Since early childhood we’ve been told that if we are afraid of a dog which has turned violent, our furry buddy will “smell” our fear and we will eventually end up bitten. Not the most comfortable feeling ever…but as long as only animals can do it…
Many species are known to release a chemical signal in order to warn other members of the family in case something dangerous occurs; however, a study conducted by Denise Chen from Rice University seems to prove that we can do the same thing too.
When perceiving the world we use all of our senses, some being more important in this process. What researchers wanted to know is how important perceiving fear is.
“Fearful sweat” was collected from several male volunteers who had been given gauze pads for their armpits before being shown videos dealing with subjects which are known to be scary.
After this stage of the study, female subjects were exposed to chemicals from “fear sweat” and then shown different faces which varied from happy to ambiguous and scared. They had to indicate whether the face was happy or fearful by pressing buttons.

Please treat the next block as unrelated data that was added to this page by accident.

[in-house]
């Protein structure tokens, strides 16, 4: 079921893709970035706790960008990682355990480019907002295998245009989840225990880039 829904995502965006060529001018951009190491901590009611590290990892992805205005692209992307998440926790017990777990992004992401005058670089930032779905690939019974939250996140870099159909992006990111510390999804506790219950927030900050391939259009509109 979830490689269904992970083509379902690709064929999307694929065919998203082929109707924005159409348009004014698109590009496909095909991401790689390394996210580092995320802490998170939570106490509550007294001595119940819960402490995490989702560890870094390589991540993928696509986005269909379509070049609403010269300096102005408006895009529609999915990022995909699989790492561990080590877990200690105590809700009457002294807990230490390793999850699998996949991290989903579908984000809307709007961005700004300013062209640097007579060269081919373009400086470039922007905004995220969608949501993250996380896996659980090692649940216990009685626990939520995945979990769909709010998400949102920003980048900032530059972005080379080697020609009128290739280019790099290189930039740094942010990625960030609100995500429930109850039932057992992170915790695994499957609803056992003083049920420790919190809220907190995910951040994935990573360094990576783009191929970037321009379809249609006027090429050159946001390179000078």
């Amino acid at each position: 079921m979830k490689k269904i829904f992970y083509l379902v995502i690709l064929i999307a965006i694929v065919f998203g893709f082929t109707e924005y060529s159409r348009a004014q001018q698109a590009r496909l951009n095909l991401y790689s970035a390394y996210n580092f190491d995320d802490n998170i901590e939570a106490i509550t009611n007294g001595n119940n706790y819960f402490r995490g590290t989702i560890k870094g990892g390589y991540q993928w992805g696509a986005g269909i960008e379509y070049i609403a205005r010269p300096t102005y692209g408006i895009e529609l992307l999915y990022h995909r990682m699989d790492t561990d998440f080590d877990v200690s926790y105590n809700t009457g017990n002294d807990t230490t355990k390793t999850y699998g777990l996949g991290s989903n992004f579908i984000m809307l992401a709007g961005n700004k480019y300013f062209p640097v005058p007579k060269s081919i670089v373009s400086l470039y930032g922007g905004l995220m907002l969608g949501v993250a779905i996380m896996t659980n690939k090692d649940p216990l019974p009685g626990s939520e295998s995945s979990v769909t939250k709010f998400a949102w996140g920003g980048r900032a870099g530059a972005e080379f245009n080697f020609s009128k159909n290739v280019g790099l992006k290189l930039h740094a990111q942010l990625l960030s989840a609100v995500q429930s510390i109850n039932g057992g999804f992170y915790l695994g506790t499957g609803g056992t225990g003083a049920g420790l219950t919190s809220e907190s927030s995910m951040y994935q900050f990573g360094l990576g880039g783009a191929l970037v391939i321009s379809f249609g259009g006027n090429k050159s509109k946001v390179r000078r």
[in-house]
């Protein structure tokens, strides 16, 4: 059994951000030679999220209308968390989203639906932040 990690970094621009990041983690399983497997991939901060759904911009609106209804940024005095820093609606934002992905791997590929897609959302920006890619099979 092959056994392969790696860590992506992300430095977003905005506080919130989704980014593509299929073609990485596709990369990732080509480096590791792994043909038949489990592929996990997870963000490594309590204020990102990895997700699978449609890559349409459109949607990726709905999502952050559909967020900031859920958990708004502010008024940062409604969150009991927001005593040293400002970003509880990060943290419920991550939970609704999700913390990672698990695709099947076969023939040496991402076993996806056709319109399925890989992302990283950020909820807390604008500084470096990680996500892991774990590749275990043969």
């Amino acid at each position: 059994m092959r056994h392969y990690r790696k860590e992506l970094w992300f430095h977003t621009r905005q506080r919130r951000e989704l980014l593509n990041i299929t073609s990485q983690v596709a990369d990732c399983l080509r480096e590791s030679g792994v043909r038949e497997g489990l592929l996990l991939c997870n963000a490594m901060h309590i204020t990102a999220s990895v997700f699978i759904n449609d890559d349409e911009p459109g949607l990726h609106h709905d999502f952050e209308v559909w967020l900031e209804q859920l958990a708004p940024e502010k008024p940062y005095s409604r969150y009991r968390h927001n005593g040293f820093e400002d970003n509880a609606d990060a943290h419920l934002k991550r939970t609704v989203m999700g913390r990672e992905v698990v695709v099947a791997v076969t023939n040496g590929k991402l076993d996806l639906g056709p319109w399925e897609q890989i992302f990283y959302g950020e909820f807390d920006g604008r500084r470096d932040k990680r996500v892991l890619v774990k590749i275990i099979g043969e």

The smell of fear made women interpret the faces mostly as fearful in the case of the ambiguous ones, but didn’t change the results if the faces were clearly happy.
In conclusion, emotions caused by a sense can influence the way the same emotion is perceived through another sense, but only if the signals are not clear.
All these show that human sweat is a clear indicator of emotions too, humans being able to sense them and thus be influenced by these signals, mostly if other senses cannot be used.
Other species of animals use smell as a main way of communication when marking their territories or sending a message regarding a possible danger. The way we perceive smells and especially how important it is to us still remains a mystery, a mystery which seems to find a few answers.
source: Rice University
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